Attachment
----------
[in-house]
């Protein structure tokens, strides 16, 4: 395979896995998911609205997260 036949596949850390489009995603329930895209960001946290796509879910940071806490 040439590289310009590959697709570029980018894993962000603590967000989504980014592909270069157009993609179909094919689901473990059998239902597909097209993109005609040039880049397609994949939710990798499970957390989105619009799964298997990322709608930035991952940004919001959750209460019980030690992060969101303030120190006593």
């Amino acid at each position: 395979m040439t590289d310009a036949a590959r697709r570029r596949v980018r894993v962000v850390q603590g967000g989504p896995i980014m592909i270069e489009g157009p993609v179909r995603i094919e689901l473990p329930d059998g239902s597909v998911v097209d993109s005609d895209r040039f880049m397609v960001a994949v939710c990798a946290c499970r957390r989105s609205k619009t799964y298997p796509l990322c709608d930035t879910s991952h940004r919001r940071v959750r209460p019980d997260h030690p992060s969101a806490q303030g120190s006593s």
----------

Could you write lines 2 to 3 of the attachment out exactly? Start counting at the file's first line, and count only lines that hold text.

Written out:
């Protein structure tokens, strides 16, 4: 395979896995998911609205997260 036949596949850390489009995603329930895209960001946290796509879910940071806490 040439590289310009590959697709570029980018894993962000603590967000989504980014592909270069157009993609179909094919689901473990059998239902597909097209993109005609040039880049397609994949939710990798499970957390989105619009799964298997990322709608930035991952940004919001959750209460019980030690992060969101303030120190006593």
């Amino acid at each position: 395979m040439t590289d310009a036949a590959r697709r570029r596949v980018r894993v962000v850390q603590g967000g989504p896995i980014m592909i270069e489009g157009p993609v179909r995603i094919e689901l473990p329930d059998g239902s597909v998911v097209d993109s005609d895209r040039f880049m397609v960001a994949v939710c990798a946290c499970r957390r989105s609205k619009t799964y298997p796509l990322c709608d930035t879910s991952h940004r919001r940071v959750r209460p019980d997260h030690p992060s969101a806490q303030g120190s006593s």